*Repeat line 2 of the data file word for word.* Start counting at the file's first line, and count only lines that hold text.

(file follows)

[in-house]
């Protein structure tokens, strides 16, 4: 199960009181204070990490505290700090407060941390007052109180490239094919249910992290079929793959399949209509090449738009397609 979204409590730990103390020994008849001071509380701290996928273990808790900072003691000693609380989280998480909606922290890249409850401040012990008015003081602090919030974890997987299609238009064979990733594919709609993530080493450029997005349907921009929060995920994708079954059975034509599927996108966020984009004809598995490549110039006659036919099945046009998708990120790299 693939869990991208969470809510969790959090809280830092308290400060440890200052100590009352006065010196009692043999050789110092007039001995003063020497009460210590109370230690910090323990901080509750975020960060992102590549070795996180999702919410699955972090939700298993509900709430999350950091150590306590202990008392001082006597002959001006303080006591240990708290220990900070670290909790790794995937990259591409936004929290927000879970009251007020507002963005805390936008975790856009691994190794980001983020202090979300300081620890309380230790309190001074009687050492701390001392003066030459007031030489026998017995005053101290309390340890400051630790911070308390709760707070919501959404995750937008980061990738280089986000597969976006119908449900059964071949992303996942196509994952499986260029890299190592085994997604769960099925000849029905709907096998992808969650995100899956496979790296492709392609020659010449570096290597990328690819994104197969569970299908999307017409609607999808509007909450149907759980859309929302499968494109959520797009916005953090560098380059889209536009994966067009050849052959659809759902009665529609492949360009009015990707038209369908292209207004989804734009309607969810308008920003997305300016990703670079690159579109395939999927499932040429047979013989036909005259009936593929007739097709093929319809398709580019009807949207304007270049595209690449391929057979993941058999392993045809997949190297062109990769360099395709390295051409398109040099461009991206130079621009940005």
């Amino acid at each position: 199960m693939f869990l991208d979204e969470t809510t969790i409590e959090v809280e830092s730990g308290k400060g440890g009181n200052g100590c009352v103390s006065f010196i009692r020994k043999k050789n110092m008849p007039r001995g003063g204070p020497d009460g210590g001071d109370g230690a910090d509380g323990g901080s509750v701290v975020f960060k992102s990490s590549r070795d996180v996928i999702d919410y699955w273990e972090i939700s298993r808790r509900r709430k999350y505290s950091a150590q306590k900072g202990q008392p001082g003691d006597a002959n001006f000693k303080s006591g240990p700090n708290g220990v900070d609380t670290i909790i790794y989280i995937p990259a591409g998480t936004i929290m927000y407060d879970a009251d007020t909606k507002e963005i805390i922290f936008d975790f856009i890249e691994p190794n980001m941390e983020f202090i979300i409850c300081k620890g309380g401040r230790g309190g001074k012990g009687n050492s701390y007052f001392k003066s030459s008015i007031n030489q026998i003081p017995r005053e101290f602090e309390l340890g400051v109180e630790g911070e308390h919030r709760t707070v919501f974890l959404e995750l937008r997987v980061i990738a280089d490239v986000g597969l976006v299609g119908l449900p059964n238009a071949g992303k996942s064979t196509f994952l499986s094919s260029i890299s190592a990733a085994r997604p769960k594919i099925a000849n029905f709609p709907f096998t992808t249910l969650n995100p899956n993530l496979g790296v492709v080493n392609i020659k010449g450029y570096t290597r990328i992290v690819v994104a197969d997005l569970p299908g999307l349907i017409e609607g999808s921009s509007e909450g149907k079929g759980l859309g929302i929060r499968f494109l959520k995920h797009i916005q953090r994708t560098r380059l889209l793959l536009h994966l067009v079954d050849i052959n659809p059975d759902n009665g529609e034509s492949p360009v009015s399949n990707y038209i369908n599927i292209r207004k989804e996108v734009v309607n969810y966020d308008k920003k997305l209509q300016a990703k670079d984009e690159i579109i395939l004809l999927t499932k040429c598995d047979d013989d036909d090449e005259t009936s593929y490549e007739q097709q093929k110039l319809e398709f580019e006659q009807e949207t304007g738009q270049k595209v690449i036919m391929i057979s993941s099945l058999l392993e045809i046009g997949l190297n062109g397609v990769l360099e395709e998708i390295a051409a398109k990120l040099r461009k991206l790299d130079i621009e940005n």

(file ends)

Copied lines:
């Protein structure tokens, strides 16, 4: 199960009181204070990490505290700090407060941390007052109180490239094919249910992290079929793959399949209509090449738009397609 979204409590730990103390020994008849001071509380701290996928273990808790900072003691000693609380989280998480909606922290890249409850401040012990008015003081602090919030974890997987299609238009064979990733594919709609993530080493450029997005349907921009929060995920994708079954059975034509599927996108966020984009004809598995490549110039006659036919099945046009998708990120790299 693939869990991208969470809510969790959090809280830092308290400060440890200052100590009352006065010196009692043999050789110092007039001995003063020497009460210590109370230690910090323990901080509750975020960060992102590549070795996180999702919410699955972090939700298993509900709430999350950091150590306590202990008392001082006597002959001006303080006591240990708290220990900070670290909790790794995937990259591409936004929290927000879970009251007020507002963005805390936008975790856009691994190794980001983020202090979300300081620890309380230790309190001074009687050492701390001392003066030459007031030489026998017995005053101290309390340890400051630790911070308390709760707070919501959404995750937008980061990738280089986000597969976006119908449900059964071949992303996942196509994952499986260029890299190592085994997604769960099925000849029905709907096998992808969650995100899956496979790296492709392609020659010449570096290597990328690819994104197969569970299908999307017409609607999808509007909450149907759980859309929302499968494109959520797009916005953090560098380059889209536009994966067009050849052959659809759902009665529609492949360009009015990707038209369908292209207004989804734009309607969810308008920003997305300016990703670079690159579109395939999927499932040429047979013989036909005259009936593929007739097709093929319809398709580019009807949207304007270049595209690449391929057979993941058999392993045809997949190297062109990769360099395709390295051409398109040099461009991206130079621009940005």